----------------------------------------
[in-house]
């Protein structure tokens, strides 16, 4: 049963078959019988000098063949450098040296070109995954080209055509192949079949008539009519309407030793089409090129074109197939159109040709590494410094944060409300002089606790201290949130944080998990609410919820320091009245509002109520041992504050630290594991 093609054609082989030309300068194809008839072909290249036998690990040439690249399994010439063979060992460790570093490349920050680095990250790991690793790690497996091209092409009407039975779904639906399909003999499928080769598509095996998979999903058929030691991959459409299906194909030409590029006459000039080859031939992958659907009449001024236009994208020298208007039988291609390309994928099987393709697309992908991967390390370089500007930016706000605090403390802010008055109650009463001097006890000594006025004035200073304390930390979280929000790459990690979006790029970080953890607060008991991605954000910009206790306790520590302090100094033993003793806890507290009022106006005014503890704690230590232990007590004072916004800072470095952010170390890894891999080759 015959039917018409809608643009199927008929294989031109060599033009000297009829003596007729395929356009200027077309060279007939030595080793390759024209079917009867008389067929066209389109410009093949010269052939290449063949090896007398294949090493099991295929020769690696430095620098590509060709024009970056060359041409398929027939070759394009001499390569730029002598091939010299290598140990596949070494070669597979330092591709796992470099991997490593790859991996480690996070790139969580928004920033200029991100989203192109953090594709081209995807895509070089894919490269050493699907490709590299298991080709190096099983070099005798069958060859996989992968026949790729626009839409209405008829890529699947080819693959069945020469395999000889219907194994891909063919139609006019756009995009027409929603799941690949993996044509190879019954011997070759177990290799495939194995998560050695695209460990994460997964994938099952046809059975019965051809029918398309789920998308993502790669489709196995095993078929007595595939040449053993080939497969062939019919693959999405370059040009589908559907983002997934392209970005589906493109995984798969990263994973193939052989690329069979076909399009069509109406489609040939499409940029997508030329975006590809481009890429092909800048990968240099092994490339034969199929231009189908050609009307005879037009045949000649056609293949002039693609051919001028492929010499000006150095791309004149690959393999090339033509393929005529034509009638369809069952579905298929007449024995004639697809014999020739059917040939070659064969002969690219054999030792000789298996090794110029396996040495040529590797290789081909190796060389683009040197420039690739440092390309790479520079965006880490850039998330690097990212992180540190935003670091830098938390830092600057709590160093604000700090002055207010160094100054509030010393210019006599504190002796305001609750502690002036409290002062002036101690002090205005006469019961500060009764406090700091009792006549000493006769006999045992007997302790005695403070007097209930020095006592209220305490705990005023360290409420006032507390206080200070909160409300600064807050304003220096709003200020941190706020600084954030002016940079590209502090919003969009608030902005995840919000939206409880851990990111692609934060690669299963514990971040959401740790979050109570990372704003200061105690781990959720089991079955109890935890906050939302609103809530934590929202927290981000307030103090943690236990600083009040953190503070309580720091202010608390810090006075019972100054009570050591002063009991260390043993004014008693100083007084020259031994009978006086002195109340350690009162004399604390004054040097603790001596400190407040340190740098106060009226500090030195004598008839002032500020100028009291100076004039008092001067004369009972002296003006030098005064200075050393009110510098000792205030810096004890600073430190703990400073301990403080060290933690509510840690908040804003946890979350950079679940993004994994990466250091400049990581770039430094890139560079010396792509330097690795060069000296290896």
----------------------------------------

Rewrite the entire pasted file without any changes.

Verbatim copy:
[in-house]
């Protein structure tokens, strides 16, 4: 049963078959019988000098063949450098040296070109995954080209055509192949079949008539009519309407030793089409090129074109197939159109040709590494410094944060409300002089606790201290949130944080998990609410919820320091009245509002109520041992504050630290594991 093609054609082989030309300068194809008839072909290249036998690990040439690249399994010439063979060992460790570093490349920050680095990250790991690793790690497996091209092409009407039975779904639906399909003999499928080769598509095996998979999903058929030691991959459409299906194909030409590029006459000039080859031939992958659907009449001024236009994208020298208007039988291609390309994928099987393709697309992908991967390390370089500007930016706000605090403390802010008055109650009463001097006890000594006025004035200073304390930390979280929000790459990690979006790029970080953890607060008991991605954000910009206790306790520590302090100094033993003793806890507290009022106006005014503890704690230590232990007590004072916004800072470095952010170390890894891999080759 015959039917018409809608643009199927008929294989031109060599033009000297009829003596007729395929356009200027077309060279007939030595080793390759024209079917009867008389067929066209389109410009093949010269052939290449063949090896007398294949090493099991295929020769690696430095620098590509060709024009970056060359041409398929027939070759394009001499390569730029002598091939010299290598140990596949070494070669597979330092591709796992470099991997490593790859991996480690996070790139969580928004920033200029991100989203192109953090594709081209995807895509070089894919490269050493699907490709590299298991080709190096099983070099005798069958060859996989992968026949790729626009839409209405008829890529699947080819693959069945020469395999000889219907194994891909063919139609006019756009995009027409929603799941690949993996044509190879019954011997070759177990290799495939194995998560050695695209460990994460997964994938099952046809059975019965051809029918398309789920998308993502790669489709196995095993078929007595595939040449053993080939497969062939019919693959999405370059040009589908559907983002997934392209970005589906493109995984798969990263994973193939052989690329069979076909399009069509109406489609040939499409940029997508030329975006590809481009890429092909800048990968240099092994490339034969199929231009189908050609009307005879037009045949000649056609293949002039693609051919001028492929010499000006150095791309004149690959393999090339033509393929005529034509009638369809069952579905298929007449024995004639697809014999020739059917040939070659064969002969690219054999030792000789298996090794110029396996040495040529590797290789081909190796060389683009040197420039690739440092390309790479520079965006880490850039998330690097990212992180540190935003670091830098938390830092600057709590160093604000700090002055207010160094100054509030010393210019006599504190002796305001609750502690002036409290002062002036101690002090205005006469019961500060009764406090700091009792006549000493006769006999045992007997302790005695403070007097209930020095006592209220305490705990005023360290409420006032507390206080200070909160409300600064807050304003220096709003200020941190706020600084954030002016940079590209502090919003969009608030902005995840919000939206409880851990990111692609934060690669299963514990971040959401740790979050109570990372704003200061105690781990959720089991079955109890935890906050939302609103809530934590929202927290981000307030103090943690236990600083009040953190503070309580720091202010608390810090006075019972100054009570050591002063009991260390043993004014008693100083007084020259031994009978006086002195109340350690009162004399604390004054040097603790001596400190407040340190740098106060009226500090030195004598008839002032500020100028009291100076004039008092001067004369009972002296003006030098005064200075050393009110510098000792205030810096004890600073430190703990400073301990403080060290933690509510840690908040804003946890979350950079679940993004994994990466250091400049990581770039430094890139560079010396792509330097690795060069000296290896």